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24 December 2019

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In December 2019, State Parliament passed significant reforms to the regulation of the gambling sector in South Australia, building on the decision taken in December 2018 to bring all gambling regulation and policy functions under the jurisdiction of the Liquor and Gambling Commissioner within Consumer and Business Services (CBS). 

Key changes include:

  • allowing gaming machines to be operated using a banknote, subject to the following restrictions: 
    • banknotes with a denomination greater than $50 are not allowed
    • the cash value of the credit balance must be less than $100
    • facial recognition technology is to be used in venues which are approved to operate 30 or more gaming machines, if any machines have banknote acceptors
  • allowing gaming machines to be fitted with ticket printers, giving players the option to redeem credits using a barcoded ticket (noting that 'ticket-in ticket-out' or TITO technology - where tickets can be inserted directly into a machine instead of a banknote or coin - is not allowed unless prescribed by regulation.)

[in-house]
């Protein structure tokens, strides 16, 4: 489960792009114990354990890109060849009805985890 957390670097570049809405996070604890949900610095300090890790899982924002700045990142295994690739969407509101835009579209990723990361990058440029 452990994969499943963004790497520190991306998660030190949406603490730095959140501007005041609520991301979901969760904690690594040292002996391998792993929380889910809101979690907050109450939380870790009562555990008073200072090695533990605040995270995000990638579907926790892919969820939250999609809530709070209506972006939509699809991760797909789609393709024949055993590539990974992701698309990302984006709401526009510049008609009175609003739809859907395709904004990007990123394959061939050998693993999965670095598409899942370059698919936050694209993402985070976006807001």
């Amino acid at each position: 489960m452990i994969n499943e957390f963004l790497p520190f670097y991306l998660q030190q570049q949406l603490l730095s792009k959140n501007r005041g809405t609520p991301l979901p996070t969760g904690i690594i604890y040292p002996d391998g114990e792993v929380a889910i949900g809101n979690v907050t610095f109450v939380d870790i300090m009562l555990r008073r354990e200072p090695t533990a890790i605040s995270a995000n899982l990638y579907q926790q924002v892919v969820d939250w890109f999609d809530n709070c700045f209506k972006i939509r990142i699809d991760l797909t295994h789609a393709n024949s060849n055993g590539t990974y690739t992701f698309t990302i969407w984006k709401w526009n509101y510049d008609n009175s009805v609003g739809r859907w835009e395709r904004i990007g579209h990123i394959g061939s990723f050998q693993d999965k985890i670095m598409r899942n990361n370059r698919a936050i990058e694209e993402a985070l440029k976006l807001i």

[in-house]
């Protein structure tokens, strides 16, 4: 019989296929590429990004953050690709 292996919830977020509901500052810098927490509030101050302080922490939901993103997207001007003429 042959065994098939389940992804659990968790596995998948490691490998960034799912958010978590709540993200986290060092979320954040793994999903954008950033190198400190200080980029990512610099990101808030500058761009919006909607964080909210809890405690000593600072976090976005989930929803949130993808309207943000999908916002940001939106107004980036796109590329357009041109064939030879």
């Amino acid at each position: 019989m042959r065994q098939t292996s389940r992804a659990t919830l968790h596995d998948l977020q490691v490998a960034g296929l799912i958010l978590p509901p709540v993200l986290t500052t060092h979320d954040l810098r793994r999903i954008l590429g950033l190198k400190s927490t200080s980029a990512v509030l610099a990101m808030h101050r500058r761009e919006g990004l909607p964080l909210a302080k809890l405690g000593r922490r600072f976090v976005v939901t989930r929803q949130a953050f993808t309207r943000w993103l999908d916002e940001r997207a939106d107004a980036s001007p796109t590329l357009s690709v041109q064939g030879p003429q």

• limiting the withdrawal limit from any one cash facility (eg EFTPOS or an ATM) on one debit or credit card within 24 hours to $250
  • better protections for people at risk of gambling related harm, with the ability to impose barring orders for an unlimited period, as well as for premises of multiple gambling providers 
  • increased penalties and fines for breaches involving barred persons or minors who enter gaming areas 
  • licence holders and authorised betting operators will be required to notify the Liquor and Gambling Commissioner of any changes to details such as address for service, email address, telephone number of postal address within 14 days
  • reforms to the Gamblers Rehabilitation Fund, including: 
    • an extra one million dollars a year for additional support services to assist in the early intervention of people at risk of harm from gambling